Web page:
Another week — and another Bitcoin exchange announces it got robbed, and ceases operations. Flexcoin shut down after revealing that a hacker stole all 896 Bitcoins in its online vault. The thief wasn’t able to touch the Bitcoins the company had in “cold storage,” which are kept on computers not connected to the Internet. All the same Flexcoin discontinued operations, and worked with law enforcement to trace the source of the hack.
The Flexcoin announcement was eerily similar to the circumstances that forced Bitcoin exchange Mt. Gox to shut down operations and seek bankruptcy protection. Another exchange, Poloniex, lost 12% of its Bitcoins to hackers. If that wasn’t bad enough, the CEO of First Meta, Autumn Radtke, was found dead in her home.
One exchange that started out life trading playing cards (“Mt. Gox” stands for “Magic: The Gathering Online eXchange”) getting taken by hackers could be dismissed as growing pains — but what’s emerging is a pattern of security lapses, that is raising the question of whether Bitcoin can be trusted as a medium of exchange. The breadth and sophistication of the hacks, some of which may ultimately be traced to highly organized gangs of hackers operating in foreign countries, also raises the question of whether the volunteer programmers at the core of Bitcoin’s code base have the manpower resources to keep up with a constantly evolving and increasingly sophisticated threat landscape.
The sophistication of the hacks raises the question of whether volunteer programmers have the resources to keep up with threats…
Until a more thorough forensic analysis can highlight whether the thefts can be attributed to security issues with the Bitcoin code, how the servers at the exchange were being operated, or some combination of several factors, it’s hard to see how a rational person can trust real world money to a virtual currency with no central authority and no system for reclaiming lost funds, and which is intentionally designed to be nearly impossible to regulate. As it stands, brigands and thieves have stolen more than a couple million dollars in digital currency; they’ve hijacked Bitcoin’s credibility.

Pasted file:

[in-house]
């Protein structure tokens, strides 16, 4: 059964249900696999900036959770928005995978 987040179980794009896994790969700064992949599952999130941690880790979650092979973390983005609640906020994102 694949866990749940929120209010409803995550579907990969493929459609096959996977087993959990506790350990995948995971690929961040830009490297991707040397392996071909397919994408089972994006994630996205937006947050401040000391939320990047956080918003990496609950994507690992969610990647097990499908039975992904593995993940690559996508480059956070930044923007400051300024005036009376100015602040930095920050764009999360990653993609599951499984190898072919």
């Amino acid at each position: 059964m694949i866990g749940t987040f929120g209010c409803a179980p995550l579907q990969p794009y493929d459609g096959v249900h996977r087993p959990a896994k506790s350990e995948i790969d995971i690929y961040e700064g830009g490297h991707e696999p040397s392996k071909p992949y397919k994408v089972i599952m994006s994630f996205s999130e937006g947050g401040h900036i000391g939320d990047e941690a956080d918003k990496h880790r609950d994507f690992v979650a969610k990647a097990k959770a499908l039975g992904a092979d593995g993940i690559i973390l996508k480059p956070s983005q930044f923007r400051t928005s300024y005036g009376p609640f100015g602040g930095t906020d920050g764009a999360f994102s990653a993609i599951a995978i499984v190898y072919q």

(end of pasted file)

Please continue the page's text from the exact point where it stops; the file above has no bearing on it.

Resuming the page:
The concept of frictionless exchange between two consenting parties, not subject to government snooping or regulation, is certainly popular in some circles, but what the universe of Bitcoin traders is now realizing is that the government regulation that goes along with a traditional bank account does have the advantage of being able to claw back funds that are illegally obtained. We may not like that Uncle Sam has the ability to seize the bank accounts of people suspected of wrongdoing, before they’ve even been convicted of any crime, but nobody seems to mind the FDIC insuring deposits if the bank goes out of business.
What’s certain is that Bitcoin won’t be accepted by the mainstream as it exists today. The situation playing out with Bitcoin is exactly what happens in a totally unregulated market. In a market with no oversight, you don’t get a vibrant economy, you get chaos. That’s fine if your market consists of a handful of computer geeks scattered around the globe, but that’s not going to cut it for a commercially viable medium of exchange. If Bitcoin is going to survive as a thriving commercial entity, there will need to be some type of oversight built into the system, some central authority to insure the legitimacy of trades and to intervene when powerful interests attempt to rig the system.
Another angle to consider, is that going commercial and being widely accepted is not what the Bitcoin community wants or cares about. It is highly unlikely that Bitcoins will ever go away; the system it runs on is designed to be difficult to regulate, and it is quite good at that. Perhaps having the Bitcoin fad disappearing into the misty flats of history would be perfectly fine with the core of the community. People are drawn to projects like Bitcoin precisely because they don’t care what the broader mass of society thinks.
Right now Bitcoins are trading at $672.94 on Bitstamp.net so, at least for the moment, the shine has not worn off the digital currency. The recent thefts have been confined to elements that were mostly marginal in the universe of Bitcoin in the first place. Mt. Gox had fallen out of favor with the bulk of Bitcoin traders years ago, and the others are lightly trafficked exchanges with little significance in the grand scheme of digital currency.
Where we go from here is up to a shadowy core group of programmers and power users, who may not even agree among themselves on the best path forward. That was the nature of the early Internet — and that’s the reality of Bitcoin as it stands today.